A general existence theorem is proved :
1933 : W. Grunwald, Ein allgemeines Existenztheorem für algebraische Zahlkörper, J. reine angew. Math. 169 (1933), 103–107.
and reproved :
1942: G. Whaples, Non-analytic class field theory and Grünwald's theorem.
Duke Math. J. 9, (1942). 455–473.
A counter-example is found :
1948 : S. Wang, A counter-example to Grunwald's theorem, Ann. Math. 49 (1948), 1008–1009.
and the theorem is corrected :
1950 : S. Wang, On Grunwald's theorem, Ann. Math. 51 (1950), 471–484.
twice in the same year :
---- : H. Hasse, Zum Existenzsatz von Grunwald in der Klassenkörpertheorie, J. reine angew. Math. 188 (1950), 40–64.
A quarter of a century later, a simpler proof is given :
1974: J. Neukirch, Eine Bemerkung zum Existenzsatz von Grunwald-Hasse-Wang, J. Reine Angew. Math. 268/269 (1974), 315–317.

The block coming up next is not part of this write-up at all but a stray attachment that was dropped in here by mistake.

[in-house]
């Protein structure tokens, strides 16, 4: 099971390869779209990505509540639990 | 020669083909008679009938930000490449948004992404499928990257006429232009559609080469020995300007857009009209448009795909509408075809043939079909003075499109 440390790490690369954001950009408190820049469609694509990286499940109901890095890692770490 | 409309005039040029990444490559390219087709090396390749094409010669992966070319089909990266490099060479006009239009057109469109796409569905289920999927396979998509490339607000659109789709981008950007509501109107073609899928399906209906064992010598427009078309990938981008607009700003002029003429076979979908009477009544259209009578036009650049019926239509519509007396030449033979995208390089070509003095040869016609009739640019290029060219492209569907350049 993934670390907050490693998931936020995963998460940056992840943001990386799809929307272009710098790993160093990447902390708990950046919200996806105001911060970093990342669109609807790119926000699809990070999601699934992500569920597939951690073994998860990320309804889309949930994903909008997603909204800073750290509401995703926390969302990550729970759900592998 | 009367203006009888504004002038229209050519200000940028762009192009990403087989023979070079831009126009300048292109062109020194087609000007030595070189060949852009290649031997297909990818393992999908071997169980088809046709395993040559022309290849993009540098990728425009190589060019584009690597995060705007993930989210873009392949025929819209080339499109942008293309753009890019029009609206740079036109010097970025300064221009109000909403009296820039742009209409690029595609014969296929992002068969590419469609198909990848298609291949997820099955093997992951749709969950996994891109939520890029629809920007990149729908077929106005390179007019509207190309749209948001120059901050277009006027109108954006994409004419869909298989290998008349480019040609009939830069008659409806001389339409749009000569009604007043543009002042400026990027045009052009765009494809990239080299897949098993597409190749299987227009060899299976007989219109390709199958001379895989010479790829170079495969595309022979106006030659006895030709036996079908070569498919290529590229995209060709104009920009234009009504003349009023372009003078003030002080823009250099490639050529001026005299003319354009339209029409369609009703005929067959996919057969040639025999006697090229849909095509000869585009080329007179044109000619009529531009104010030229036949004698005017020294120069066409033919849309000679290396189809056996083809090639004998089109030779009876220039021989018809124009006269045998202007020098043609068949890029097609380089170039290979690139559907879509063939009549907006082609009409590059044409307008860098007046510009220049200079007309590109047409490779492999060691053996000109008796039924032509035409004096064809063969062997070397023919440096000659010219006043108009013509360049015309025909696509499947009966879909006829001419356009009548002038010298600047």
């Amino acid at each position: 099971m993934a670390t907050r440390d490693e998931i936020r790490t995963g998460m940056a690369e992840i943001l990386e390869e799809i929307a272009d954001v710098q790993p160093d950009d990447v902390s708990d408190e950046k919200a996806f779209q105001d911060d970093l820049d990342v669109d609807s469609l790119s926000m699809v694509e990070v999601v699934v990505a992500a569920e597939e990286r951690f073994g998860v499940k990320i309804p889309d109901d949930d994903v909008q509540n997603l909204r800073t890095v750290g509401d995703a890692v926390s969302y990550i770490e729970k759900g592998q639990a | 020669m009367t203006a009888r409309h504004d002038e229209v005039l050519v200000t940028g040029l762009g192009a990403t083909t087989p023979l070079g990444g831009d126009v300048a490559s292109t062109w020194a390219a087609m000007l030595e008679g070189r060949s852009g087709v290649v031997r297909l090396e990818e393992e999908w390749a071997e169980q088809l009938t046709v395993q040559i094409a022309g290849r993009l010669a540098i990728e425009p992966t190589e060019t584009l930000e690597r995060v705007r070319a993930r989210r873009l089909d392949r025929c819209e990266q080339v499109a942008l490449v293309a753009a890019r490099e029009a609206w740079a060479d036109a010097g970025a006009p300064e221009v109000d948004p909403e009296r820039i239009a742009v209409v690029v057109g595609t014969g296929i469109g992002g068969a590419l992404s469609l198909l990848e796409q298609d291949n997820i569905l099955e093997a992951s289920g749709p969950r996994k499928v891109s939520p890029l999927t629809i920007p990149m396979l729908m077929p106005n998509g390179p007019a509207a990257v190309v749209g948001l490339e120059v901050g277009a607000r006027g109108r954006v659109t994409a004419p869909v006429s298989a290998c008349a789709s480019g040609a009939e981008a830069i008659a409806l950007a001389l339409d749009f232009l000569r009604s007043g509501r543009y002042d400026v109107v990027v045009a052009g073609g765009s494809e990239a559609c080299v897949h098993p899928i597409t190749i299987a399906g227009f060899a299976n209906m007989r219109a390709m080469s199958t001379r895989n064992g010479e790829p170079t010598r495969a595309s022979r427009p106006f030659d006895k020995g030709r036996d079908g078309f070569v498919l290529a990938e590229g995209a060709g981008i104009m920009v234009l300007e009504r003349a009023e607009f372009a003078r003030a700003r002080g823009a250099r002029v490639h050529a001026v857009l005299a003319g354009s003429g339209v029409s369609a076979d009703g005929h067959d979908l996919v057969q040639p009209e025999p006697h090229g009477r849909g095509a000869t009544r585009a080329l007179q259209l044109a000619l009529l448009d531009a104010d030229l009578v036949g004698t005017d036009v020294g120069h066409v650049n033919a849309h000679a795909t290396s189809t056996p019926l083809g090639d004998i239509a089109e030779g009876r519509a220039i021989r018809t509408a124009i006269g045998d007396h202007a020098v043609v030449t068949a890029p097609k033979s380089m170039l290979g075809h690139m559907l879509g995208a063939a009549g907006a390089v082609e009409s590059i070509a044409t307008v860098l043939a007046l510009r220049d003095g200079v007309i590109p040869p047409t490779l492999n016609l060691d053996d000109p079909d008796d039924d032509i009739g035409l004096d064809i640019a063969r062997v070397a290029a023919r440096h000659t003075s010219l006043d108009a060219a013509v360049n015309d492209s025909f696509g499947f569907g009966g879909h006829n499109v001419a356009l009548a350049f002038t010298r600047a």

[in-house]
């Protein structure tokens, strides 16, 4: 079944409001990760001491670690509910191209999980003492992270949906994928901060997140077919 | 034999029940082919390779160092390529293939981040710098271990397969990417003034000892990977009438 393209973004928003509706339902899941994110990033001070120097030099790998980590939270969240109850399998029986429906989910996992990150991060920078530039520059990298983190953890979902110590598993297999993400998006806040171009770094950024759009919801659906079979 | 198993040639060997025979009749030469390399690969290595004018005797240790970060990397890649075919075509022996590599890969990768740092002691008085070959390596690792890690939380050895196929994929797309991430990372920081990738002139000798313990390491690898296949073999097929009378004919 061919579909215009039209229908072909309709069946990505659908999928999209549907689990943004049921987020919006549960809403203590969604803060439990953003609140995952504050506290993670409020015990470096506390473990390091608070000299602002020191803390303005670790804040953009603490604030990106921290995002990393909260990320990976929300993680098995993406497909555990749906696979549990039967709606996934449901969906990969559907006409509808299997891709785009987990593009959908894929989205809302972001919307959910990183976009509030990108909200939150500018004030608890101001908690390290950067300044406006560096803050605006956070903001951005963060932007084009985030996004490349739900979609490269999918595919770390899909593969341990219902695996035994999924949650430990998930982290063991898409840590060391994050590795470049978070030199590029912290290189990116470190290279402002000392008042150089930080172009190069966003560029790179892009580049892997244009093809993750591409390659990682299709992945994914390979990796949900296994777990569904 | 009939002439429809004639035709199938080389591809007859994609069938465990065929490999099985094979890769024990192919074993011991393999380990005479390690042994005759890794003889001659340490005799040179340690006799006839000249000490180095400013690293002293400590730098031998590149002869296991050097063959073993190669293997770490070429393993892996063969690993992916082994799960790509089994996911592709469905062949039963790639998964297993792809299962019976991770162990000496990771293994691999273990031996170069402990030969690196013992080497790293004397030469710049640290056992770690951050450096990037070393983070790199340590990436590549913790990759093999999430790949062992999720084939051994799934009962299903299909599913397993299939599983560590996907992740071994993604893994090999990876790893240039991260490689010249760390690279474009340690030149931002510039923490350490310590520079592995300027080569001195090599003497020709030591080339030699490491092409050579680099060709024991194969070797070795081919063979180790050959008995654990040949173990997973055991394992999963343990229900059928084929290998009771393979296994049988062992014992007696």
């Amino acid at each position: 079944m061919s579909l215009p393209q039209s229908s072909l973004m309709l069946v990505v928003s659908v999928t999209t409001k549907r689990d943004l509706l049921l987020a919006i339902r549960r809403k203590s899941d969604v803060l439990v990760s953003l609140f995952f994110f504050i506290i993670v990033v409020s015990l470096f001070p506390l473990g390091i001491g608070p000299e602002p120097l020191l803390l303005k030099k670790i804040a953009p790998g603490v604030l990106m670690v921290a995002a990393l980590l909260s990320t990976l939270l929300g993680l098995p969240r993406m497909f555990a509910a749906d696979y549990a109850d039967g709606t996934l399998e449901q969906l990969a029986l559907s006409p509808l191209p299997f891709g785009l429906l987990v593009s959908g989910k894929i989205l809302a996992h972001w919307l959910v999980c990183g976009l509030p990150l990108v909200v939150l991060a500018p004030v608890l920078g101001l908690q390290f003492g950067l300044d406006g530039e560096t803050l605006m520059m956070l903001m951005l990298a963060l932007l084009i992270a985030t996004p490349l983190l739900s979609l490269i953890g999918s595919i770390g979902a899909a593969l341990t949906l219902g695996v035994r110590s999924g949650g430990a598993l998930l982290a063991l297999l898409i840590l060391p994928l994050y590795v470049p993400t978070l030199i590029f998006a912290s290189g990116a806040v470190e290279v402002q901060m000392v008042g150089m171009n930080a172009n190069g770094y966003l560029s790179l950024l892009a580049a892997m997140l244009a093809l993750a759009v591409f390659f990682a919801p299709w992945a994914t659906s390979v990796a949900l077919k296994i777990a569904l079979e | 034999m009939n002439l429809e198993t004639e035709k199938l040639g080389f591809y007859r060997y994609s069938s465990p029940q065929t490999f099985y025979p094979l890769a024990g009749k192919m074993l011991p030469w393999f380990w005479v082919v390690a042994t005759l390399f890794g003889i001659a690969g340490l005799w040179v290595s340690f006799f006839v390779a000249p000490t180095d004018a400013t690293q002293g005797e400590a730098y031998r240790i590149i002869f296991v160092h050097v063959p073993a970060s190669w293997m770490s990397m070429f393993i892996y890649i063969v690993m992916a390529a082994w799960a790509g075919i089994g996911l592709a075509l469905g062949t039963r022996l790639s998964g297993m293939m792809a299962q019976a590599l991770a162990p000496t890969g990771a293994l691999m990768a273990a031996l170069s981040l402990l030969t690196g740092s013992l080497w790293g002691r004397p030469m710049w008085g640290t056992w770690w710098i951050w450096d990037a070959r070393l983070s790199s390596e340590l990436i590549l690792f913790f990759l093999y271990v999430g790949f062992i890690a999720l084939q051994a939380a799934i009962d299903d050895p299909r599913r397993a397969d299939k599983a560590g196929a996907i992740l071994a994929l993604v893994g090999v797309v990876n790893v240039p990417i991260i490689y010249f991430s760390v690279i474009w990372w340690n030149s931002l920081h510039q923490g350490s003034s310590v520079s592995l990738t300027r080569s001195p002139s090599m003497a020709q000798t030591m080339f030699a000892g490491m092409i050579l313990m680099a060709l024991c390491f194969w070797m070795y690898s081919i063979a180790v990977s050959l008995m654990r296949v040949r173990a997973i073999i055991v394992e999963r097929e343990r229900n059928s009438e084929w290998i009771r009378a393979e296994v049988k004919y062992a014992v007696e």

but more than half a century later, corrections to the corrections are required :
2007 : W-D. Geyer & C. Jensen, Embeddability of quadratic extensions in cyclic extensions.
Forum Math. 19 (2007), no. 4, 707–725.
2011 : P. Morton, A correction to Hasse's version of the Grunwald-Hasse-Wang theorem.
J. Reine Angew. Math. 659 (2011), 169–174.
I'm afraid the above list of errors and corrections might look a bit negative, so let me add a positive note (which will also save you 30,00 € or $42.00 by not having to read it here) :
In 1933, van der Waerden asked in the Jahresbericht : Which quadratic fields can be embedded in cyclic quartic fields ? Solutions were provided by four people, among them Hasse, who generalised the problem to : Under which conditions can a degree-$l$ ($l$ prime) cyclic extension $K_1$ of a number field $K$ be embedded into a degree-$l^n$ cyclic extension $K_n$ of $K$ ?
A. Scholz sent in a "solution" to this problem in 1935 which essentially claimed that the obstructions are purely local in nature. But Hans Richter, a doctoral student of van der Waerden, knew already that there is an exception when $l=2$, so a Scholtz-Richter correction to Scholz's paper was required. In a sense, Richter anticipated not only Wang's counterexample to Grunwald's theorem but also its solution, without mentioning it explicitly as such.